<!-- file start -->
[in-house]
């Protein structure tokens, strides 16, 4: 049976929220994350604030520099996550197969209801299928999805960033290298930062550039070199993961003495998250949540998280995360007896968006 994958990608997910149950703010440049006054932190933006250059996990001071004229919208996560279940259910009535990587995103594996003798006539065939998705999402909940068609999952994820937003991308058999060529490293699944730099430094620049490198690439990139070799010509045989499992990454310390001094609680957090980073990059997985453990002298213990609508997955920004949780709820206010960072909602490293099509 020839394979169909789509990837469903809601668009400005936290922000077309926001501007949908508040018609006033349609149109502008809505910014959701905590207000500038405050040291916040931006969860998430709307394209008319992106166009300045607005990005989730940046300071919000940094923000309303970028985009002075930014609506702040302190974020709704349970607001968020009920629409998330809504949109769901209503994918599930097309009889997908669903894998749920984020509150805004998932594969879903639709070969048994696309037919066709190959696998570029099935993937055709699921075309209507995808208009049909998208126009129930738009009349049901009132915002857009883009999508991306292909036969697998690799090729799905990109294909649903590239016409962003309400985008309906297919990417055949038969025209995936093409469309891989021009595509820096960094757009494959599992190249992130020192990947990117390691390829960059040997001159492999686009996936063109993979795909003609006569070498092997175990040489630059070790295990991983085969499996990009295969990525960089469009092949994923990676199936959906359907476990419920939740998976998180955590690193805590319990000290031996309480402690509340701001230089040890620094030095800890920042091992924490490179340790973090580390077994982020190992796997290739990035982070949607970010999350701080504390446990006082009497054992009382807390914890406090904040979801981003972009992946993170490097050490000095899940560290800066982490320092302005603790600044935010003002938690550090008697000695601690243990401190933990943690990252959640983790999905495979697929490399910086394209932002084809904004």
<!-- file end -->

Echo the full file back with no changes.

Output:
[in-house]
């Protein structure tokens, strides 16, 4: 049976929220994350604030520099996550197969209801299928999805960033290298930062550039070199993961003495998250949540998280995360007896968006 994958990608997910149950703010440049006054932190933006250059996990001071004229919208996560279940259910009535990587995103594996003798006539065939998705999402909940068609999952994820937003991308058999060529490293699944730099430094620049490198690439990139070799010509045989499992990454310390001094609680957090980073990059997985453990002298213990609508997955920004949780709820206010960072909602490293099509 020839394979169909789509990837469903809601668009400005936290922000077309926001501007949908508040018609006033349609149109502008809505910014959701905590207000500038405050040291916040931006969860998430709307394209008319992106166009300045607005990005989730940046300071919000940094923000309303970028985009002075930014609506702040302190974020709704349970607001968020009920629409998330809504949109769901209503994918599930097309009889997908669903894998749920984020509150805004998932594969879903639709070969048994696309037919066709190959696998570029099935993937055709699921075309209507995808208009049909998208126009129930738009009349049901009132915002857009883009999508991306292909036969697998690799090729799905990109294909649903590239016409962003309400985008309906297919990417055949038969025209995936093409469309891989021009595509820096960094757009494959599992190249992130020192990947990117390691390829960059040997001159492999686009996936063109993979795909003609006569070498092997175990040489630059070790295990991983085969499996990009295969990525960089469009092949994923990676199936959906359907476990419920939740998976998180955590690193805590319990000290031996309480402690509340701001230089040890620094030095800890920042091992924490490179340790973090580390077994982020190992796997290739990035982070949607970010999350701080504390446990006082009497054992009382807390914890406090904040979801981003972009992946993170490097050490000095899940560290800066982490320092302005603790600044935010003002938690550090008697000695601690243990401190933990943690990252959640983790999905495979697929490399910086394209932002084809904004």